To the east is the sprawling port city of Incheon, to the west is Seoul, and two subway lines connect us with every corner of both of them. The whole conurbation, one contiguous urban sea with islands of uninhabited higher ground floating in it, is home to about twenty-five million people. But Nottingham-sized Bucheon feels both together with and separate from its massive neighbours, packed tightly onto its own little plain surrounded by long, jagged hills. Yesterday afternoon, I climbed Wonmisan – the ridge dividing Bucheon from Seoul – for the second time. I will do so as many times as I can. A pagoda marks the summit and allows you to rise above the treetops, and on this occasion I decided to stay to watch night fall. The world’s fifth tallest building, a knife-tip fifteen miles away on the other side of Seoul, glinted in the low sunlight. Then, in the other direction, a fat orange sun sank over my temporary home city, which turned from grey to a wholly South Korean dazzle of sparkles and neon fuzz. Then I staggered back down to civilisation through the dark wood, smashing my knees and toes and muttering swears, but extraordinarily happy for all that. I know I am not living here: I am experiencing time out of time. The perspective is different, and I see no reason not to wallow in it. Indeed, I am here to wallow – a perfect condition for writing. Distance allows perspective.

The practical resources for this wallowing are almost unbelievable – even when you forget those in the rest of the megalopolis beyond Bucheon’s city limits. On my first full day here, I finally met Jeff Noh, a Korean-Canadian novelist who is the other lucky writer in residence. We have become friends, much to the delight of Sunmin and Seoyoung. Both of us had just got out of our fourteen-day quarantines, and had the blinking eyes of newly-released convicts as we were driven from one location to another on a charmingly disorientating orientation tour. First stop: the Wonmi Library. Jeff pointed out a child’s cartoon book of Animal Farm (it’s very popular here, apparently). Between the huge rows of packed shelving, lines of 3D printers, computers, scanners stood waiting for service, and fleets of people sat at separate desks, deep in thought. Everything sparkled. ‘This is our second biggest library’, said Sunmin. I thought of what has been done to our public services in the UK after 10 years of Tory cuts.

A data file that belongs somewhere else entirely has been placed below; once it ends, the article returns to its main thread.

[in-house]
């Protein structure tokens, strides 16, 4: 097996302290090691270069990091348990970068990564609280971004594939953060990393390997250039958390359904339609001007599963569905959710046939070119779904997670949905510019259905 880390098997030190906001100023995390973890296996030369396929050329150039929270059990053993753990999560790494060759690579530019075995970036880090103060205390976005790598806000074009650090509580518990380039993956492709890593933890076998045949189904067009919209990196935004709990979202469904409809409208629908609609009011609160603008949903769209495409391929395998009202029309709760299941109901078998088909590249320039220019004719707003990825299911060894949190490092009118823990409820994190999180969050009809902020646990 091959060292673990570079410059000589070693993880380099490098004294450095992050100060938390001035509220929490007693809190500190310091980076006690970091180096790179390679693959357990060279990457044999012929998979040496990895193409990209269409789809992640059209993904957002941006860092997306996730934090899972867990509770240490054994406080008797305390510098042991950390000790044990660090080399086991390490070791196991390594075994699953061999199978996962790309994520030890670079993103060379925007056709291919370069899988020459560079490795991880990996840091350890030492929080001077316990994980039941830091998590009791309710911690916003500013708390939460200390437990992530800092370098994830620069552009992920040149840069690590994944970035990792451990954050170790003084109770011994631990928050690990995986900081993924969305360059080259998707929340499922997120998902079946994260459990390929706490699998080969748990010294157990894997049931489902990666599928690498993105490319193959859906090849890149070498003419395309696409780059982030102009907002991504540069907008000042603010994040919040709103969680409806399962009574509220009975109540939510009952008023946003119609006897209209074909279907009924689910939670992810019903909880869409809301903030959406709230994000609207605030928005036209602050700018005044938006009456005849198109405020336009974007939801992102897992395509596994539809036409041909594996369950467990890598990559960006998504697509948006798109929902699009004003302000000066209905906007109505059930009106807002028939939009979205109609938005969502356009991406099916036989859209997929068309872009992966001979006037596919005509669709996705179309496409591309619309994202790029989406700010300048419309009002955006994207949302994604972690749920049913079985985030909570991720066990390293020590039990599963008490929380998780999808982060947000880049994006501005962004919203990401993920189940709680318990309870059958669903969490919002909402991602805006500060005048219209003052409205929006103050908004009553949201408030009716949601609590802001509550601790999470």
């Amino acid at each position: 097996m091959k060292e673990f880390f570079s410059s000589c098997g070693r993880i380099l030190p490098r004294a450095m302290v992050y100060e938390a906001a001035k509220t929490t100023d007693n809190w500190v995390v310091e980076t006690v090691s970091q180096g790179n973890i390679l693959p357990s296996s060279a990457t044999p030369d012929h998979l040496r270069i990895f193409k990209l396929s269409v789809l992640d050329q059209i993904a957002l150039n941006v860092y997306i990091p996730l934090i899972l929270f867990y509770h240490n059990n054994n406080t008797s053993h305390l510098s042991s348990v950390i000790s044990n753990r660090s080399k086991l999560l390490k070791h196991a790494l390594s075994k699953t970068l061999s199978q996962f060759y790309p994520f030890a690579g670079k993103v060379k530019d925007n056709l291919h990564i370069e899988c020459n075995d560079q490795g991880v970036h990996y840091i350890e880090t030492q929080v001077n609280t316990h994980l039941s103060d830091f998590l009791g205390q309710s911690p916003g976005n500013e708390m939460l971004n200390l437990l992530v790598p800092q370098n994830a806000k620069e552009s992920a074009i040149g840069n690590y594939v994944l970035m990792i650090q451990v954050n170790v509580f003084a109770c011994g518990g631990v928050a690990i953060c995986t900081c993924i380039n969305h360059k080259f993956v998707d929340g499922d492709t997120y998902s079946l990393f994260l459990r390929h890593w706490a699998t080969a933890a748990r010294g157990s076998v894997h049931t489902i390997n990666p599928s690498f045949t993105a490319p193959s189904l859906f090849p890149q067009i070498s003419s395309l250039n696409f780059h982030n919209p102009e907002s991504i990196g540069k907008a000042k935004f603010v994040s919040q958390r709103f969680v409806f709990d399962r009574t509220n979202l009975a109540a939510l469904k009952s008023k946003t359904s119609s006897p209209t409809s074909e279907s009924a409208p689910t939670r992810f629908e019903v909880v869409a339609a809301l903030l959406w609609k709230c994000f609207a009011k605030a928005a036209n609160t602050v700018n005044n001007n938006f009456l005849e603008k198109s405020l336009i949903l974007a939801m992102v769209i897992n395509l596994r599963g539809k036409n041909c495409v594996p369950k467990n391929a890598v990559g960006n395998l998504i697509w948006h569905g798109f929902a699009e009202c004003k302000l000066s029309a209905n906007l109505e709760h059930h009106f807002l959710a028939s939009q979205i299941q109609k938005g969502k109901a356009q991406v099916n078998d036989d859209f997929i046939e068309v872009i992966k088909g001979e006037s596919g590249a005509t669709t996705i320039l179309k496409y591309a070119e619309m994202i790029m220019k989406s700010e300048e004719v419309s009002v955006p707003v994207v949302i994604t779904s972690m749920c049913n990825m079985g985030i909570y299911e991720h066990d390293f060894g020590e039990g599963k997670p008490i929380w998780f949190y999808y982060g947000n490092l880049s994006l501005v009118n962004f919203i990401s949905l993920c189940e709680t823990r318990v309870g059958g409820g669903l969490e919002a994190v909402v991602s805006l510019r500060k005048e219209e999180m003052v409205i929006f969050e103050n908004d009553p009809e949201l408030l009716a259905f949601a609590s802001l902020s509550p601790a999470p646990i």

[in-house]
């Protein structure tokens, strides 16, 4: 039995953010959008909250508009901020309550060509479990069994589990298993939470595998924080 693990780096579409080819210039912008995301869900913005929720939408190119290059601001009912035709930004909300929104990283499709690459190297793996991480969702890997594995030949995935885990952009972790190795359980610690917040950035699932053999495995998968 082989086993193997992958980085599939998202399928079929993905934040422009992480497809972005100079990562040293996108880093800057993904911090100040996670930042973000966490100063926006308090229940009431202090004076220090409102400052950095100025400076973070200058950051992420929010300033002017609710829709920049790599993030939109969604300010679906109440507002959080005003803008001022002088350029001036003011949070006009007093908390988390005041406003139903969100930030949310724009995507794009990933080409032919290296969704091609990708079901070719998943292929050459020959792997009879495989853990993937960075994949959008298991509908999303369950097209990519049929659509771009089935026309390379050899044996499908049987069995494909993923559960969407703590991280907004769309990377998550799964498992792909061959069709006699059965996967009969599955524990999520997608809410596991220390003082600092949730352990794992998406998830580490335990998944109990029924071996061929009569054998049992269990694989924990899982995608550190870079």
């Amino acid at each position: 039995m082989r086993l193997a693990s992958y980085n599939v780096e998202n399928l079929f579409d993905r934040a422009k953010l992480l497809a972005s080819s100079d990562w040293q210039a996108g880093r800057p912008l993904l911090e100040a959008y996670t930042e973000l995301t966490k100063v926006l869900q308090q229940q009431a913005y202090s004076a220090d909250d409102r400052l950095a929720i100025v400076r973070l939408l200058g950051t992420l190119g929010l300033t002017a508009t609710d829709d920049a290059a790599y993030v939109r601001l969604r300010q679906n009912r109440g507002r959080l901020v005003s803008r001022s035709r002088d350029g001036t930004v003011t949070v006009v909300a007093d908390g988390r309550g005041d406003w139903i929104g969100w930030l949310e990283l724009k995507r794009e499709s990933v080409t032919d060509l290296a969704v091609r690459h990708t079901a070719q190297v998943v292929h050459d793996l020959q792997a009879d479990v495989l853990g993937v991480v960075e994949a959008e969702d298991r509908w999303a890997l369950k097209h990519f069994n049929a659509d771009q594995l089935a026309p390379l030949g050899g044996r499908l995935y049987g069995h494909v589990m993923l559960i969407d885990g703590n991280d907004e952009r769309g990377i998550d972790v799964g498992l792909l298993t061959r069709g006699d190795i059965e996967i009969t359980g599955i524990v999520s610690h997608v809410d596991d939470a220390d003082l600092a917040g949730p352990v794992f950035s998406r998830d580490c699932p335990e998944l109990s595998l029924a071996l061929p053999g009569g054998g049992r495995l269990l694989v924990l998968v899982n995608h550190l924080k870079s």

I hadn’t discovered the right new motivations to write, a way to open a new door. I have now, and that is because of Bucheon.

Then we went to see our office, in a huge complex that includes a comics museum over several floors. A few days later, we had an excitingly intense recorded conversation about writing and publishing in the time of COVID, with two prominent local publishers, Jang In-hyung of Toum Publishing and Lee Joo-yeon of the Milkwood Translation and Publishing Agency. This took place in Yong Books, which has a comparable community focus to Five Leaves, and holds a similar place in the hearts of the Bucheon literati. And the attitude of our wonderful hosts is extraordinary: they care passionately about literature, and about providing the best possible conditions for writing. Perhaps I’ve never felt more welcome anywhere – nor more productive. ‘I am the person who helps you’, said Sunmin, when I thanked her for one of a million things that deserved thanks. ‘We are so pleased to have you here’, said Seoyoung, as though I’d somehow done them a favour.

Before I came here, I’d hit a bit of a rut: my third collection was published in May, and that felt like a kind of personal closure. I hadn’t discovered the right new motivations to write, a way to open a new door. I have now, and that is because of Bucheon. No writer in residence could feel happier.